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Planta. 1986 Mar;167(3):303-9. doi: 10.1007/BF00391332.

Effects of sodium chloride and polyethylene glycol on root-hair infection and nodulation of Vicia faba L. plants by Rhizobium leguminosarum.

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Department of Biological Sciences, University of Dundee, DD1 4HN, Dundee, UK.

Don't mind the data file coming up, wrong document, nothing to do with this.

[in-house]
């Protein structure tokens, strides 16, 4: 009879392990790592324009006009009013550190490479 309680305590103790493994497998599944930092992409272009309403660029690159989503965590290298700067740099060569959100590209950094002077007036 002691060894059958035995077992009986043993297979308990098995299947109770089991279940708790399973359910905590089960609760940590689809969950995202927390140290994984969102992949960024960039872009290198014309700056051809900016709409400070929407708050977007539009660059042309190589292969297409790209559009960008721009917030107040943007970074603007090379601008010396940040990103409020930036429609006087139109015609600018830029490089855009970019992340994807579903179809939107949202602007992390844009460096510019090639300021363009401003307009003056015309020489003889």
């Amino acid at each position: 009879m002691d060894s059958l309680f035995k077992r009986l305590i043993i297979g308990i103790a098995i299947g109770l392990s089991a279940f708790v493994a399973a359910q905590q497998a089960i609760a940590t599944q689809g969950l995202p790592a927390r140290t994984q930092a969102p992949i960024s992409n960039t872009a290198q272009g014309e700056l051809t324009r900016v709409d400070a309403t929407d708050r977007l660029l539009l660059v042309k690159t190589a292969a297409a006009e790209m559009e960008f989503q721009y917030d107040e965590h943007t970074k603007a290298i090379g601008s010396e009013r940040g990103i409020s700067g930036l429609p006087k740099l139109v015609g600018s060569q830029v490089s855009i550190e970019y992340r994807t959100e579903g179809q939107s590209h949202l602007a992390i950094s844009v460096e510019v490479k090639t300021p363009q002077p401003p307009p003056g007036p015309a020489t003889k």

The effects of sodium chloride and polyethylene glycol (PEG) on the interaction between Rhizobium leguminosarum strain 29d and root hairs of field bean (Vicia faba L. cv. Maris Bead) plants were investigated. Two levels each of NaCl (50 and 100 mol·m(-3)) and PEG (100 and 200 mol·m(-3)) were given at the time of root-hair formation. Scanning electron microscopy showed rhizobial attachment and colonization on root-hair tips. Adhesion of rhizobia in both lateral and polar orientation, sometimes associated with microfibrils, occurred mainly in crooks at the root-hair tips; most of the infections also occurred here. Bacterial colonization and root-hair curling were both reduced by stress treatments. Polyethylene glycol but not NaCl significantly reduced root-hair diameter. The proportion of root hairs containing infection threads was reduced by 30% under NaCl and by 52% under PEG. The structure of some of the root hairs, epidermal and hypodermal cells, as seen by light microscopy in ultrasections, was distorted as a result of NaCl and PEG treatments; cells showed plasmolysis and folded membranes. After three weeks of treatment, both NaCl and PEG inhibited nodule number by about 50% and nodule weight by more than 60%. It is concluded that the root-hair infection process in Vicia faba is impaired by NaCl and PEG treatments and this in turn results in fewer nodules being produced.


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